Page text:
It’s sometimes difficult to describe life at camp, to convey how the girls at Rockbrook feel about the experience overall. They’ll tell you they are having fun, or they’ll say things like, “I love camp!” or “This is great!” But what are some of the emotions that go along with it? What are the campers feeling while they’re here?
Seeing all the smiles and hearing so much laughter, “happiness” is the first feeling to notice. There’s obviously so much joy and exuberance percolating up throughout the day at camp— screaming with delight while flying by on the zip line, laughing so hard at a skit you’re rolling around on the floor, smiling from the string of friendly greetings that seems to follow you wherever you go. Yes, the girls here are happy, and we could say at times “excited,” “thrilled,” or “elated.” Of course, there are challenging emotions now and then too, bugs that bother. A camper might feel frustrated, for example when she misses the target in archery, or even angry when there’s a disagreement with another girl in her cabin. These are all common and expected emotional responses to life in the camp community.
There’s another word, perhaps a little surprising, that describes a general feeling at camp: unburdened. It’s a feeling of freedom, in many ways, a welcome relief from the pressures, limitations, and expectations kids bend to throughout their ordinary lives. Put differently, I think modern life is burdensome for kids in specific ways that camp life addresses. How we live at Rockbrook— mostly outside, free from technology, as members of an accepting community, active and engaged, but with free time to explore the world and who we truly are as individuals —is in this way unburdening.
- At camp, we ditch technology. Here, instead of diminishing, and flattening experience, our communications are unfiltered, personal, and face to real face.
- We have plenty of free time throughout the day to play, explore, create and rest. Here at camp, our schedule is always built with flexibility and openness.
- Camp lets us avoid social pressures to “be” (look and act) a certain way. Here, girls can be who they really are, their authentic selves, because they feel genuinely accepted and included no matter what.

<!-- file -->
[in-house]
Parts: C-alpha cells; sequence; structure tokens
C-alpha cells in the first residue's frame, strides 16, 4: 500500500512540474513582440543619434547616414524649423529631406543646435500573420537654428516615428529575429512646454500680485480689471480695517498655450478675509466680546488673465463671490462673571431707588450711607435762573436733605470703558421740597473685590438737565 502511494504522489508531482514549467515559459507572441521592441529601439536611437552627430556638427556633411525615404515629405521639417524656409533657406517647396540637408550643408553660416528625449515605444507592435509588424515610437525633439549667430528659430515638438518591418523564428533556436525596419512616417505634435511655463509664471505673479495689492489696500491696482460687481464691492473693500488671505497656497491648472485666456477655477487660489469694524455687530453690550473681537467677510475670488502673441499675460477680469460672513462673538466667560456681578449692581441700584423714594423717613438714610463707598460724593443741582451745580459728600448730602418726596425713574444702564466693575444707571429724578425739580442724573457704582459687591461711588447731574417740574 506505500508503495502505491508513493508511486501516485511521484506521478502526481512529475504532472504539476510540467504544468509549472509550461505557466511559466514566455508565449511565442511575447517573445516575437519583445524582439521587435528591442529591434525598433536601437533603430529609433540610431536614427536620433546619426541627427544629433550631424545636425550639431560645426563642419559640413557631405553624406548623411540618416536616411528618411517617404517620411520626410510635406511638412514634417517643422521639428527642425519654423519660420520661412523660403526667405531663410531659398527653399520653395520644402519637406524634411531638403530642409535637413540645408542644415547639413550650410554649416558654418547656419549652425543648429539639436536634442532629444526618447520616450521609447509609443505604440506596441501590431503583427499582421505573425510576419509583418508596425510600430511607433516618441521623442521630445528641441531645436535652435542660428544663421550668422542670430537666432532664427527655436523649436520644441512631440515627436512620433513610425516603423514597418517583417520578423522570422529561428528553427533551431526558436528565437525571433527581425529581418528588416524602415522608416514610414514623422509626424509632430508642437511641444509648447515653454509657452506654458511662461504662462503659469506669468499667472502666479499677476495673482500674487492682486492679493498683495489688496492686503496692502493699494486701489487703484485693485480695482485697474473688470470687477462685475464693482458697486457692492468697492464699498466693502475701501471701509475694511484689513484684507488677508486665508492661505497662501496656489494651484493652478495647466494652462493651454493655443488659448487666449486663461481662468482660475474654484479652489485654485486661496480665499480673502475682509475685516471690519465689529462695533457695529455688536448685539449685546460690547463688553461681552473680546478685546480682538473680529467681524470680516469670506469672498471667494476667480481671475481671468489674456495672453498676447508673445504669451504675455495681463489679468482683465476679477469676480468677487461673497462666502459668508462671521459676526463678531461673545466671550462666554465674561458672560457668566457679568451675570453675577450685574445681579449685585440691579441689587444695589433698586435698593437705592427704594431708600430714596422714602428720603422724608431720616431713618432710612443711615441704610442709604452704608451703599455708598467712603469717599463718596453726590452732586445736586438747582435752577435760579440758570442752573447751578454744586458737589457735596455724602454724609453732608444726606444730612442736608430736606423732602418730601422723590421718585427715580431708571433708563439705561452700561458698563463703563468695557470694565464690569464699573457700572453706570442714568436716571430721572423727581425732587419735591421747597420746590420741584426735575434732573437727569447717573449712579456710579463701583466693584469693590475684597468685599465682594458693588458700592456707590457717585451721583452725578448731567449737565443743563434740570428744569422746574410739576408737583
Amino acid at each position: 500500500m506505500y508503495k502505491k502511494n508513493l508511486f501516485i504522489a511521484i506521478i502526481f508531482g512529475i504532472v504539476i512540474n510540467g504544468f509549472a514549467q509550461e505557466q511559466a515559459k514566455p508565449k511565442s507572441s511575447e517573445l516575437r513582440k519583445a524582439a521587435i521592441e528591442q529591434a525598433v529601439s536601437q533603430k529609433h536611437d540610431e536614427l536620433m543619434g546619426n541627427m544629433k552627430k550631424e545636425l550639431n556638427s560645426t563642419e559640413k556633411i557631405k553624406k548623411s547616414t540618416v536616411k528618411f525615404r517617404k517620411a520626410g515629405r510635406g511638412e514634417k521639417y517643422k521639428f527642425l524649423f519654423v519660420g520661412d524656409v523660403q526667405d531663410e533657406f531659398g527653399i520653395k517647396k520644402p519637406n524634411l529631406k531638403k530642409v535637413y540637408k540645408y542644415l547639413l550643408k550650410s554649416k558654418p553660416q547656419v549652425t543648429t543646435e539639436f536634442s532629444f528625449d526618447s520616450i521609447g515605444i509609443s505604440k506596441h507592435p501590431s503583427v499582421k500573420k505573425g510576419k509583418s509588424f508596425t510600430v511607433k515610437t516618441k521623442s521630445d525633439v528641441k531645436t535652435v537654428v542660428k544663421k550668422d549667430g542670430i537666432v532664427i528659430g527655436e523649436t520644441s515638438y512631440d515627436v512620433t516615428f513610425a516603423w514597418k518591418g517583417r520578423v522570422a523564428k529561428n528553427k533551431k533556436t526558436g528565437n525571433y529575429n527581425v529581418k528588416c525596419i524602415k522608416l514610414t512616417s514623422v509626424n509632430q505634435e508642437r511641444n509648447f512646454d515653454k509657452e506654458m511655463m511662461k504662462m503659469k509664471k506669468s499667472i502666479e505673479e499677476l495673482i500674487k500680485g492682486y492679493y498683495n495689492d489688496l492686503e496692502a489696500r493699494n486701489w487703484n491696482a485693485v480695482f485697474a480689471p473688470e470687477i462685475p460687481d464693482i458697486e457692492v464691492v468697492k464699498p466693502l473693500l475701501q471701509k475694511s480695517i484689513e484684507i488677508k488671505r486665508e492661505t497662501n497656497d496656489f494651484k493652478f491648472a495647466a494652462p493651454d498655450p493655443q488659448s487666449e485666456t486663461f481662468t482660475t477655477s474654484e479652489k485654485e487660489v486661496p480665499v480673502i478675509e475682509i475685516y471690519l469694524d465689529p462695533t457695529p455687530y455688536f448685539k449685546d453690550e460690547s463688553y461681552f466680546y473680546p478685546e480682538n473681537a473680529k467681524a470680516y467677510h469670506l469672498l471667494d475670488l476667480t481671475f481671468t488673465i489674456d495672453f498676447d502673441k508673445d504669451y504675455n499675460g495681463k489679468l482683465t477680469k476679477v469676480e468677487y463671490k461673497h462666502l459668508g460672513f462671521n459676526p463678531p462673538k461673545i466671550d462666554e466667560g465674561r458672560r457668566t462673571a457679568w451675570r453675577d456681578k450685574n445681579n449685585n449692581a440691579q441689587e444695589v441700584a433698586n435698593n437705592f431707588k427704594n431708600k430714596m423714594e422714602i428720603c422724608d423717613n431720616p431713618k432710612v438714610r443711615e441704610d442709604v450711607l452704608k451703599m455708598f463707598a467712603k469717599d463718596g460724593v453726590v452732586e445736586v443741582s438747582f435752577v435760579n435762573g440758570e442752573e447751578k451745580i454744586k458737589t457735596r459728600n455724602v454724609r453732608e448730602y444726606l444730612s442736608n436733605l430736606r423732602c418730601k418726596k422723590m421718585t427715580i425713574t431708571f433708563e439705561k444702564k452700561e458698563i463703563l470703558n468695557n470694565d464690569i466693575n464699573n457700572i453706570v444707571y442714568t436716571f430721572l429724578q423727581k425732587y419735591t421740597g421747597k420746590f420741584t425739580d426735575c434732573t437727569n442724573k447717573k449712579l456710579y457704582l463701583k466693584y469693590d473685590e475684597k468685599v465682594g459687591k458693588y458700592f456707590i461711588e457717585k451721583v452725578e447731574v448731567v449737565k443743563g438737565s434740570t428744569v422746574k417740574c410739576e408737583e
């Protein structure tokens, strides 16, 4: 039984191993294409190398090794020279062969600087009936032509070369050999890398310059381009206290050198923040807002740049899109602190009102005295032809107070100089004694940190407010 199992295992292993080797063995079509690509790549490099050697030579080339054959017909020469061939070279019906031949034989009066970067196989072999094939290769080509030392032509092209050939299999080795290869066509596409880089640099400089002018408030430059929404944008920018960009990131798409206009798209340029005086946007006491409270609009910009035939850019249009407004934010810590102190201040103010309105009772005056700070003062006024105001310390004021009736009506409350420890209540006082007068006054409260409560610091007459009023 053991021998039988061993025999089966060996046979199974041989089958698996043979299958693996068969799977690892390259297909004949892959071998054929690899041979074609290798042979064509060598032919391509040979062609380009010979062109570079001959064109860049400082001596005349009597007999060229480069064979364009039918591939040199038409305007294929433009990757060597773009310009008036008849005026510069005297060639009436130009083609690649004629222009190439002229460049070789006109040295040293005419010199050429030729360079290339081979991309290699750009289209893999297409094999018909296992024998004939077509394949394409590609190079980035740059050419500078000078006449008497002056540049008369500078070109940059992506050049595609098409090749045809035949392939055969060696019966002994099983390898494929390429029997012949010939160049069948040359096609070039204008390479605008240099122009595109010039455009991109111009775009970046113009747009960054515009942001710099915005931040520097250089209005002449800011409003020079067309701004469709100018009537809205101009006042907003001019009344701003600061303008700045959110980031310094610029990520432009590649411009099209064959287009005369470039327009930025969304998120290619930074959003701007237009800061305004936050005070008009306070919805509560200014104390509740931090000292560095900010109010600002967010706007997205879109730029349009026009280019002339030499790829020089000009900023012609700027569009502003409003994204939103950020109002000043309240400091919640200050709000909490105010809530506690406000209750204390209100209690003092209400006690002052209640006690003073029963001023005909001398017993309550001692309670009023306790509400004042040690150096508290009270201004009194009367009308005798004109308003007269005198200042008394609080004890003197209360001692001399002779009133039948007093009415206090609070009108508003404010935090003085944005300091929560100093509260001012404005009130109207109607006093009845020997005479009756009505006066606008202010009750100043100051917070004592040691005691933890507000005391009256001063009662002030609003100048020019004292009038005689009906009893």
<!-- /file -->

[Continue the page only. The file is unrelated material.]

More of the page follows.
- At Rockbrook, we put aside competition and find ways to cooperate and support one another. Games are for the intrinsic fun of it rather than to determine a winner.
- We’re outside most of the day, closer to the wonders of nature, and free from the constraints of regular automobile travel and being indoors.
- Camp is also full of action. We’re doing things all day long, not sitting still at a desk or being passively entertained.
- And we’re never alone. Camp life is immersed in kindness and caring, inseparable from the positive relationships (so many friends!) that comprise our community.
Can you see how each of these aspects of camp life contrast with specific burdens our kids face ordinarily? Kids these days endure a lot, admittedly for often good reasons, but I also believe they benefit from being unburdened in these ways at camp. (Life at camp certainly includes its own set of challenges, and yes burdens, but that’s a topic for another post!)
The girls at Rockbrook may not use the word, but they certainly feel it. I asked a few campers today if they felt “unburdened” in any way at camp and they all enthusiastically said, “Yes!” That feeling of “aahh, I feel good” could be the loosening of pressures, lifting the weight of competition, dissolving the cloudy film cast by technology, the opening of the self usually kept under wraps. Life at camp elicits these feelings, and it does feel really good. In fact, we might say it’s the perfect context for a really great time.
Let’s just add this notion of unburdening to the many reasons why girls love camp. OK?